Polls in the 1992 General Election predicted a Labour victory. The outcome was the election of a Conservative government gaining the largest number of popular votes in British history. Thatcher had been rejected by her own party and an end to Thatcherism had popular support. Her successor John Major was seen as weak and ineffective and unemployment was high.
So what went wrong?
Towards the end of their flagging campaign The Tories enrolled fear as their ally. They told voters that a Labour victory would mean higher taxes and higher prices; what their posters described as a double whammy. The right wing press took this up, with the Sun at the forefront, ending with a front page on Election Day that still excels all other offensive offerings of the gutter press.
Yet not a single convincing argument was produced to justify the double whammy claim. The Major Government that followed was a failure. On the 16 September 1992 (Black Wednesday) It lost over £3 billion on an entirely home grown financial disaster. It found it could not meet its obligation to the European Exchange Rate Mechanism. It had already squandered an estimated 27 Billion of reserves propping up the pound.
With a pathetic bleat, “If it’s not hurting it’s not working” Major justified unemployment and recession as the only way to get inflation down. His final gesture before leaving office was to privatise British Rail.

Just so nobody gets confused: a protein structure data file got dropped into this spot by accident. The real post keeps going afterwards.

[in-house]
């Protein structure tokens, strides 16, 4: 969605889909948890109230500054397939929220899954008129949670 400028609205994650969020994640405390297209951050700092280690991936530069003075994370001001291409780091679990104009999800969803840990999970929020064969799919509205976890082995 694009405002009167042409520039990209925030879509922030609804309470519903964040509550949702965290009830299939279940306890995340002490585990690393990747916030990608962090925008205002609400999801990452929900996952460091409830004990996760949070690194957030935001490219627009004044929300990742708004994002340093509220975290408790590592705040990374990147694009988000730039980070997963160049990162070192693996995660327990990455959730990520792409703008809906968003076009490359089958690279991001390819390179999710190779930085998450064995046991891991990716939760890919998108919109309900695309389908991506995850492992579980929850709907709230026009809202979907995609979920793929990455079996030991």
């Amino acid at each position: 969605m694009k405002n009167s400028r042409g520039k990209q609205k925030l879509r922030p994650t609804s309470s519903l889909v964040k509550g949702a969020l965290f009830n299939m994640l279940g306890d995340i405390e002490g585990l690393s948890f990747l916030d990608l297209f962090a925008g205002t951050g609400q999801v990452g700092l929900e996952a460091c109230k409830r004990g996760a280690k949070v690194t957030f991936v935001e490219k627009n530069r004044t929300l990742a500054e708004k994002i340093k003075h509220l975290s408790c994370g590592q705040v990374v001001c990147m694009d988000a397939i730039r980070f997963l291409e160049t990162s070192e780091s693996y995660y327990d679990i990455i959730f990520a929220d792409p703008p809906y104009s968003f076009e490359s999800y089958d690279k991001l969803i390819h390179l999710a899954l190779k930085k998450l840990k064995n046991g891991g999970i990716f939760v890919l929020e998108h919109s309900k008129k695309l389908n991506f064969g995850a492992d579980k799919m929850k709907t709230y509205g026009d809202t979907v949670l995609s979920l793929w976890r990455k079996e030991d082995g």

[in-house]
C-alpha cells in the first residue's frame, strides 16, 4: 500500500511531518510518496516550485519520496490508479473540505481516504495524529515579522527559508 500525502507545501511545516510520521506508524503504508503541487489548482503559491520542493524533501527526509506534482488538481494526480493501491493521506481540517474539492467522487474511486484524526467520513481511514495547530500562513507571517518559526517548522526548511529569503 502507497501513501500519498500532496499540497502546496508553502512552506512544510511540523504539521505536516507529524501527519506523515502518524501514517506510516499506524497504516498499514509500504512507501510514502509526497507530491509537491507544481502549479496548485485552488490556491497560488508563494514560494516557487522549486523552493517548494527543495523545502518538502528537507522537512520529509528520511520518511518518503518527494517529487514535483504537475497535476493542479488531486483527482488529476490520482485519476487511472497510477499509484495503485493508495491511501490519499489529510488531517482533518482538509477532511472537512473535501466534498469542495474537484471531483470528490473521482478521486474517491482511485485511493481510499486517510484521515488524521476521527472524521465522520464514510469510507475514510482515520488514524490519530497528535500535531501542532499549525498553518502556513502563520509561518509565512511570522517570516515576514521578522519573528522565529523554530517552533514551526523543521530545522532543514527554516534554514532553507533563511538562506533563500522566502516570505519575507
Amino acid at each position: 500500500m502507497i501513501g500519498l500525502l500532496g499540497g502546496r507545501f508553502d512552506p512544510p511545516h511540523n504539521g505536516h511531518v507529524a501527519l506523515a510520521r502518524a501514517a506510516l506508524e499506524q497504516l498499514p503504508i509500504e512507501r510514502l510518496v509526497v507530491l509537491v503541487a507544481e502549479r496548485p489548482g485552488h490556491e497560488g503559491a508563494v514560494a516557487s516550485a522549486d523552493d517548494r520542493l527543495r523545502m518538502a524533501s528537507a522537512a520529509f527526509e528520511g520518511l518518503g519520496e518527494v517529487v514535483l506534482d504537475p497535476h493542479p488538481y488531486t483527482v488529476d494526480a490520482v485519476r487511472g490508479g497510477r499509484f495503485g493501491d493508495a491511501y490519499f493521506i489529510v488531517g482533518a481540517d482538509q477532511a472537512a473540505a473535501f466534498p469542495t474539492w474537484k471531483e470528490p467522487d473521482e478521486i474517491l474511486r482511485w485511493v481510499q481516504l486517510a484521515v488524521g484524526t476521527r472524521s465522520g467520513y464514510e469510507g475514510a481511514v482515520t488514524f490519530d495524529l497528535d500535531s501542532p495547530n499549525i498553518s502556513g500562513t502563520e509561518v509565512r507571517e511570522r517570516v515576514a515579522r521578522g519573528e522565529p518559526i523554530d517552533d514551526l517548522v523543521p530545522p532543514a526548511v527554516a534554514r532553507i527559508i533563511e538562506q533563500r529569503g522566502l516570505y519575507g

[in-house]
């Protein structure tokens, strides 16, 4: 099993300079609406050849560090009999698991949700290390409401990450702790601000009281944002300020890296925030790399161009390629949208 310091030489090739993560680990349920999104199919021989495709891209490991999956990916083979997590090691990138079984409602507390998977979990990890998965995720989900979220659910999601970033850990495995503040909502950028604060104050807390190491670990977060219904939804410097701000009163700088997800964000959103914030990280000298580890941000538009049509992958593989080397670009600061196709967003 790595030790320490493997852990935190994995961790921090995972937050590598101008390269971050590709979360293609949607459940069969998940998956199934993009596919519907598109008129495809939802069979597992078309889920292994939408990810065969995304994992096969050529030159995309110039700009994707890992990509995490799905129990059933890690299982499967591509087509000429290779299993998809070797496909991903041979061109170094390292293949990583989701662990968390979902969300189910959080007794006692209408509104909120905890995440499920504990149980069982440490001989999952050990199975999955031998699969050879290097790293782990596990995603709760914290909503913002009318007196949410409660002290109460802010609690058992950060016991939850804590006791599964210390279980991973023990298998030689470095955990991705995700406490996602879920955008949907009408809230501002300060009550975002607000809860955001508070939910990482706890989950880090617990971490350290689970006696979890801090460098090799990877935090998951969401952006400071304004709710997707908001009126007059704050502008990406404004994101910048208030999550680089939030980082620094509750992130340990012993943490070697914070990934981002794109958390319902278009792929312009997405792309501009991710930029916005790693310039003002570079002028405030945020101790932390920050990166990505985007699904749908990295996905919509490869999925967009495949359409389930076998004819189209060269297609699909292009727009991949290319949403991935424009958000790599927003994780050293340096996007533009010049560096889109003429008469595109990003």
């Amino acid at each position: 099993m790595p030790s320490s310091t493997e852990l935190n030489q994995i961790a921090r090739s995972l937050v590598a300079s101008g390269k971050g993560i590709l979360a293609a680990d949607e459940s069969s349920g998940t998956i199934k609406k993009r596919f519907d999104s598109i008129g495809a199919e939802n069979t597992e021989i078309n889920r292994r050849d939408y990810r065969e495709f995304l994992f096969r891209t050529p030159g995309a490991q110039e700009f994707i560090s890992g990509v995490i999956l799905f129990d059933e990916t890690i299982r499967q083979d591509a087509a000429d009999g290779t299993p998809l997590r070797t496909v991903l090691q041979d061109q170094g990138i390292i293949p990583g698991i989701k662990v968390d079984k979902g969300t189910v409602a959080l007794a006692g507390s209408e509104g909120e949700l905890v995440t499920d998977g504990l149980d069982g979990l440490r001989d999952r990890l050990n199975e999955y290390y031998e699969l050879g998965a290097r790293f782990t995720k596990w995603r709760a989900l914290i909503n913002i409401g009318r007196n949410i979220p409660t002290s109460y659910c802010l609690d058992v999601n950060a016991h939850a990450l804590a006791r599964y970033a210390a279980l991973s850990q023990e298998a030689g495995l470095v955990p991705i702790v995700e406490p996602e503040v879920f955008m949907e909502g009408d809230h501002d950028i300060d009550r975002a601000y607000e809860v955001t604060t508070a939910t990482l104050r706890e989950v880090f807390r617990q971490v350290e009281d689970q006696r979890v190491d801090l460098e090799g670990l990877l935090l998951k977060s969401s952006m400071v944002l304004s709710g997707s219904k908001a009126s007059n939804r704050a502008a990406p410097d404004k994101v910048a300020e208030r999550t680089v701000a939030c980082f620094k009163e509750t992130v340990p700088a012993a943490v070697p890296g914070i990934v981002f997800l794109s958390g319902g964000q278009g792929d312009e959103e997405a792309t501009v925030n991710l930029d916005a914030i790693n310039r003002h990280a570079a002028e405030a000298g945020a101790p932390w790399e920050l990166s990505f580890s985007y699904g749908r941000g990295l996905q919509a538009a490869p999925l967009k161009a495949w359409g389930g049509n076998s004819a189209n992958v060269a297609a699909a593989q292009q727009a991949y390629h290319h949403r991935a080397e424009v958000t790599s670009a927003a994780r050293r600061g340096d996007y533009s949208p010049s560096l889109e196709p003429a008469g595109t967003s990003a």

The cynical theme of the current, “frighten the life out of the suckers “, does not look very different from its 1992 model.
And once again the fear is groundless; the SNP lost the referendum on independence gaining only 45% of the vote. At the moment there is no reason to believe another referendum would produce any different outcome. The Scots are voting SNP because they find its programme for the government of Great Britain more palatable than that of the Westminster parties. There are plenty of voters in England and Wales who agree with them.
If no party has an overall majority then the views of the other Parties must be considered. Deny this to Scotland and a breakup of the UK is inevitable. To accept the Tory’s deception means voting for more privatisation and growing inequality.